Interface means 74 is provided for delivery of the dilute mix from the column oven 72 into the detection means 74. The dilute mix of process sample dissolved in supercritical fluid exits the column located in the oven 72 at a pressure of about 7000 psi to pass into the ionization detector 76 which is maintained at ambient pressure conditions. The interface means 74 serves to dissipate the energy liberated during this transition from very high pressure to ambient pressure.
As best seen in FIG. 2, the pump means 30 for receiving the substance from the container means 10 through supply line 12 and delivering the pressurized substance either to the extraction means 50 through a first delivery line 52 or to the sample inlet valve 60 through a second delivery line 62 comprises a pneumatically driven piston-type pump 32 having a first larger diameter chamber 34, a second smaller diameter chamber 36 extending axially from the larger diameter chamber 34, and an axially extended piston rod 80 enclosed and extending therebetween. The piston rod 80 has a first large diameter head 84 disposed and axially translatable in sealing relationship within the first chamber 34 and a second small diameter head 86 disposed and axially translatable in sealing relationship within the second chamber 36.
In operation, pressurized air from air supply 90, typically at a pressure of about 80 psi, is passed through control valve 48 and conduit 88 to the first larger diameter chamber 34 of the pump 32 to generate a force against the large diameter piston head 84 thereby causing the piston rod 80 to translate axially within the pump 34 thereby compressing the substance within the second smaller diameter chamber 36 of the pump 32 by movement of the small diameter head 86 on the opposite end of the piston rod 80. In this manner, the substance may be compressed to and maintained at a desired pressure which is above that substance's critical pressure. It can be supplied to the chromatograph 20 through outlet line 38 and filter 92 at desired rates. When the analysis is complete, the system is depressurized by venting the air from the first larger diameter chamber 34 of the pump means 80 thereby resulting in the piston rod 80 withdrawing axially from the second smaller diameter chamber 36 further into the larger diameter chamber 34 and simultaneously drawing additional chemical substance, such as carbon dioxide, from the container means 10 through line 12 to refill chamber 36.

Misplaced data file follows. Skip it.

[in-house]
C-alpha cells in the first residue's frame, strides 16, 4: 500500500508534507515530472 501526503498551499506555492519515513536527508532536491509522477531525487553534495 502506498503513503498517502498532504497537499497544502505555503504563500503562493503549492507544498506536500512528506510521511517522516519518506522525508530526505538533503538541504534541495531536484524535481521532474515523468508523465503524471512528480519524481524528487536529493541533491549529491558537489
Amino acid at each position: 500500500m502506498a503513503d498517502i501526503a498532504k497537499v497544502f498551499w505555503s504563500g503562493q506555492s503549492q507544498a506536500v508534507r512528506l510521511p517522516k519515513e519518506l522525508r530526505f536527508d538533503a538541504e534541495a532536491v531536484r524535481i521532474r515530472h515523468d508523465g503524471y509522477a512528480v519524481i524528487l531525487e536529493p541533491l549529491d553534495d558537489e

In order to facilitate supply of supercritical fluid to the chromatograph 20 at desired pressures, control means 40 is provided which comprises pressure transducer means 44 operatively associated with pump 32 to sense the pressure existing in the smaller diameter chamber 36 of the pump 32, a microprocessor 46, preferably programmable, adapted to receive a signal 95 from the pressure transducer 44, and flow control valve 48 disposed in the air supply conduit 88 for controlling the flow of air therethrough from air supply 90 in response to the signal 91 received from the microprocessor 46. The pressure transducer means 44 is mounted in the wall of the smaller diameter chamber 36 of the pump 32 to sense the pressure therein and send a continuous signal 95 indicative of the pressure within the chamber 36 to the microprocessor 46.